The Exeter Book contains some of the most striking examples of English manuscript runes. These are occasional letters or words written in the Anglo-Saxon runic futhorc or, in two of theRiddles, spelled in roman script by their rune-names such asæsc, nyd, andrad. Except for a few runic or pseudo-runic marginalia that were obviously added much later,¹ all runes and runic clues in the manuscript are an integral part of the text and were carefully drawn in ink by the same scribe who single-handedly copied the entire anthology. Where runic and roman scripts occur side by side, the...

    • 5 Bits and Pieces
      (pp. 98-113)

      Of the six riddles in the Exeter Book that employ runes,Riddles58 and 75 have elicited comparatively little scholarly interest. It has been argued that the two items are imperfect or fragmentary (although there is no textual loss or gap in the manuscript), and that therefore their solutions are uncertain. The fifteen lines ofRiddle58 end rather abruptly, andRiddle75 is so brief that some have taken it for no more than a scrap or opening line of a lost poem. It is most likely, however, that the enigmatic creature of this very short riddle is an...

    • 6 Letter Games
      (pp. 114-132)

      As we have seen in chapter 3, the Anglo-Latin riddle-poets occasionally employed logogriphs as linguistic clues that help both to obscure and to identify the subjects of their riddles. Aldhelm’s and Eusebius’s letter games with pairs of words that look and sound similar such asparies-ariesorlumen-flumen-fluvius, however, not only are playful reminiscences from the classroom, but also exhibit a deeper interest in Isidorian concepts of morphology, etymology, and synonymy.¹ It is no surprise, therefore, that even the letters themselves – together or individually – became the subject of medieval riddling, as in Tatwine’s and Eusebius’senigmataabout the alphabet, or...

  8. PART III: TOOLS

    • 7 Silent Speech
      (pp. 135-150)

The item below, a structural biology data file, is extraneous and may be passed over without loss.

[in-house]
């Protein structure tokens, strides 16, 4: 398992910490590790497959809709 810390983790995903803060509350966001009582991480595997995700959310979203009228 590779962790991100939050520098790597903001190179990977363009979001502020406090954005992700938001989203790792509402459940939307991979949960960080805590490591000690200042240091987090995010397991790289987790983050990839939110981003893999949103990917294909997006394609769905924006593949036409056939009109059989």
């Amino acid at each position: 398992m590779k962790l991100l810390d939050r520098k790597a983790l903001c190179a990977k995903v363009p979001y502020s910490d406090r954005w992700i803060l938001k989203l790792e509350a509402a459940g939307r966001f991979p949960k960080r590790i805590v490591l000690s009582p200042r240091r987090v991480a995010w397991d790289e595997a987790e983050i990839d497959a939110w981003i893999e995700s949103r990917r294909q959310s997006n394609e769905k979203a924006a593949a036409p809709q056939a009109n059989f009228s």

The Exeter BookRiddlesoften invite us to think about the very act of riddle-making and riddle-solving, of writing and reading. Some of them can be interpreted as assessing the use of the vernacular within a received literary genre and context that is predominantly Latin, learned and monastic. InRiddle85, for instance, the versatile fish in the river evokes the Old English riddle-maker, who both depends on the ‘stream’ of Latin riddling and, at the same time, challenges this tradition. Similarly, the warbling nightingale ofRiddle8 stands for the Anglo-Saxon poet, whose vernacular song echoes and surpasses the...

    • 8 Beasts of Battle
      (pp. 151-169)

      Even more than the soldierly ‘quill pen,’ the two long riddles whose common subject is the scribe’s inkhorn (nos 88 and 93) explore traditional generic boundaries and oscillate between the enigmatic, heroic, and elegiac modes of Anglo-Saxon verse.

      In the early medieval scriptorium, ink was normally held in simple horns from bovids or deer, such as bulls or stags. The animal horns were hollowed out with a sharp knife and prepared in a similar fashion to the creation of drinking horns described inRiddles14 and 80, but they were commonly smaller and had fewer decorations or fittings, except perhaps...

    • 9 The Flesh Made Word
      (pp. 170-190)

      When we talk about books, we tend to personify and anthropomorphize them, referring to their parts in terms of the human body. As if a book had feet, a back, and a head, we speak of its ‘footnotes,’ its ‘spine,’ and the ‘heading’ of its pages. Like living beings, medieval manuscripts survive as families; they are housed in libraries and enshrined in bookcases, sometimes protected by a chemise or dust jacket; they have a long afterlife within a corpus of texts, and they are subjected to an autopsy when codicologists examine them. In the Middle Ages, the notion of the...

    • 10 Coda
      (pp. 191-194)

      Through a glorifying representation of the codex as a lasting shrine of the Divine Word, the Old English ‘book’ riddles construct an idealized picture of what is ultimately a frail product of Anglo-Saxon material culture. Even in the most renowned scriptoria and libraries, occasional damage could not be avoided. Symphosius, the late Roman father of all enigmatists, already knew this. His three-line riddle on the damaging bookworm (Tinea) is a humorous contemplation of the fragility and ephemerality of human artefacts and of the very medium of literature: A moth ate words. This seemed to me a wondrous event, when I...

  9. Bibliography
    (pp. 195-212)
  10. Index
    (pp. 213-218)
  11. Back Matter
    (pp. 219-219)